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My code creates a "grid" of empty places, where 0 is used as the place holder, in a size specified by the user.

I was wondering if there were more efficient ways of doing this,or perhaps ways that make more aesthetically pleasing grids with less code.

My code is in working order and does as it says on the label, I also implemented a system that does not allow for incorrect inputs.

def gridSize_def():
    global gridSize
    while True:
        try:
            gridSize = int(input("input grid length and width\n"))
            if gridSize<2:
                print ("invalid int")
            else:
                break
        except ValueError:
            print ("invalid input") 
    grids = [[] for _ in range (gridSize)]
    for i in range(0,gridSize):
        grids[i-1]=[0 for _ in range(gridSize)]
    return grids

def grid_def():
    for i in range (0,gridSize):
        print (grids[i-1])

grids = gridSize_def()
grid_def()

All feedback welcome!

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6
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Grid creation

You know about list-comprehensions, but you use a default value before filling your rows with zeroes. You could do it in one go:

grids = [[0 for _ in range(gridSize)] for _ in range(gridSize)]

which can be simplified to

grids = [[0] * gridSize for _ in range(gridSize)]

Grid printing

The for loop in Python is meant to be used to iterate directly over elements rather than indices:

for row in grids:
    print(row)

Function parameters

It is bad practice to rely on global to share data accros functions. You should define those function to accept parameters instead.

This let you also extract input handling from your grid creation function which is also better as let you have a single responsibility per function:

def ask_size():
    while True:
        try:
            grid_size = int(input("input grid length and width\n"))
            if grid_size < 2:
                print ("invalid int")
            else:
                return grid_size
        except ValueError:
            print ("invalid input") 

def make_grid(size):
    return [[0] * size for _ in range(size)]

def print_grid(grid):
    for row in grid:
        print(row)


grids = make_grid(ask_size())
print_grid(grids)

Exception handling

Python have else clauses that are executed when the try part succeeded. The aim is to reduce the amount of code protected by the try to avoid catching unexpected exceptions. In your case, you could change that part to:

def ask_size():
    while True:
        try:
            grid_size = int(input("input grid length and width\n"))
        except ValueError:
            print ("invalid input") 
        else:
            if grid_size > 1:
                return grid_size
            print ("invalid int")
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4
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You are mixing camelCase with snake_case, this is a bad idea no matter what style you prefer (snake_case is recommended though).

Code that generates a grid is simple, following 3 lines of yours:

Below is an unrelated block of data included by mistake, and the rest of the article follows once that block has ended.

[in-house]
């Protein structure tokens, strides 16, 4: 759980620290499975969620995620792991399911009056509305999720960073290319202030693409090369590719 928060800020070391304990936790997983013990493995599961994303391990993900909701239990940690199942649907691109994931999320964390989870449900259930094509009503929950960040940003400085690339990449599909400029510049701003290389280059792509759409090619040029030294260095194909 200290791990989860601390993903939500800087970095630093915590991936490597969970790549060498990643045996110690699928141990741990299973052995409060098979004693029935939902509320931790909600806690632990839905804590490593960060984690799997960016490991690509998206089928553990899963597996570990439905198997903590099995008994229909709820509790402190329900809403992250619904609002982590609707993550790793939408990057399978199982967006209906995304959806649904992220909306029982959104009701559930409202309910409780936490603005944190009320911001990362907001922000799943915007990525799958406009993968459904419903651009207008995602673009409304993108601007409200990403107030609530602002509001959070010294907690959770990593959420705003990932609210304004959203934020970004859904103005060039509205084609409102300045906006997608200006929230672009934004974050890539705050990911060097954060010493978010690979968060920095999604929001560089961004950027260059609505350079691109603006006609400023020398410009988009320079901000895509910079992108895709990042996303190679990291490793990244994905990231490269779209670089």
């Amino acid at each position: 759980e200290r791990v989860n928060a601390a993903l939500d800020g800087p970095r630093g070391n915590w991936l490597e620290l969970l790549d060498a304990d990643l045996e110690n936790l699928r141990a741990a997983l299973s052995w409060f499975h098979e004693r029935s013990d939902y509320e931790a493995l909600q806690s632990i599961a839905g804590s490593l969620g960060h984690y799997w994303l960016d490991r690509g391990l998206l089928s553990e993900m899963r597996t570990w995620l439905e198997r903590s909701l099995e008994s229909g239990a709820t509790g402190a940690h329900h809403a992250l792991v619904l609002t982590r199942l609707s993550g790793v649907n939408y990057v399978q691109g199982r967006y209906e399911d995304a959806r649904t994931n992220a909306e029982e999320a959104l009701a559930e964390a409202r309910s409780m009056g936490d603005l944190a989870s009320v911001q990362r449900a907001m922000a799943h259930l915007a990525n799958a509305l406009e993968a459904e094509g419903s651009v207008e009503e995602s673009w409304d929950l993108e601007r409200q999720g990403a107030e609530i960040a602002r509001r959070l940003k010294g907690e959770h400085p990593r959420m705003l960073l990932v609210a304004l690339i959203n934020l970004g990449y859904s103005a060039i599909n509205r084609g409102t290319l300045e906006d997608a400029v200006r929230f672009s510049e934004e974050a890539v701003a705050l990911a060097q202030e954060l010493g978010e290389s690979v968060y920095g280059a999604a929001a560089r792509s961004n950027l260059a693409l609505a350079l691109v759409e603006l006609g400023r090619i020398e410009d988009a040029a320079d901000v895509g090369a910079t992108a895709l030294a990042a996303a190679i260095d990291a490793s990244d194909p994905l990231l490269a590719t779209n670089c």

grids = [[] for _ in range (gridSize)]
for i in range(0,gridSize):
    grids[i-1]=[0 for _ in range(gridSize)]

Well, you could replace that with following line:

grids = [[0] * grid_size for _ in range(grid_size)]

Note that [[0] * grid_size] * grid_size looks even nicer but does thing you don't want from it (try it out to see the difference though)

Biggest part of your code is prompting user for input. I'd say that you should move that to a separate function. Something like ask_how_many(prompt, test=lambda x:True) - function that asks user the prompt message and gets input until it can be converted to int and until that value passes the test (optional).

That way, you'd be able to reuse user-prompting part. Also, grid-generating part would be only generating grid, having 1 responsibility (not 2, as it is now).

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4
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One could accomplish the creation of the grid/matrix using NumPy:

grid = numpy.zeros(shape=(4,4))

This question was tagged , hence my shape parameters. Those could easily be changed to the variables input by the user (which you should handle in a separate function).

Note that this will perform slower than the other presented solutions for smaller shape values. The speed improvement kicks in with larger sizes.

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  • \$\begingroup\$ I have had some problems with using numpy, I am unsure if this is a thing you need to import or perhaps download? As a beginner I have not come across this before and so I apologise if this question has an obvious answer. \$\endgroup\$ – bubblez go pop Jul 13 '16 at 9:34
  • \$\begingroup\$ @bubblezgopop You should install the numpy package with pip, and then import it into your code. \$\endgroup\$ – syb0rg Jul 13 '16 at 16:48
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In standard python:

a = [[0 for _i in range(gridsize)] for _j in range(gridsize)]

You could use str.join for better printing:

def print_grid:
  for i in grid:
    print ("|| " + " | ".join(i) + " ||")

Also, there's a better way to check if the user inputs a non-integer: str.isdigit can be used to check if int can be called on the str.

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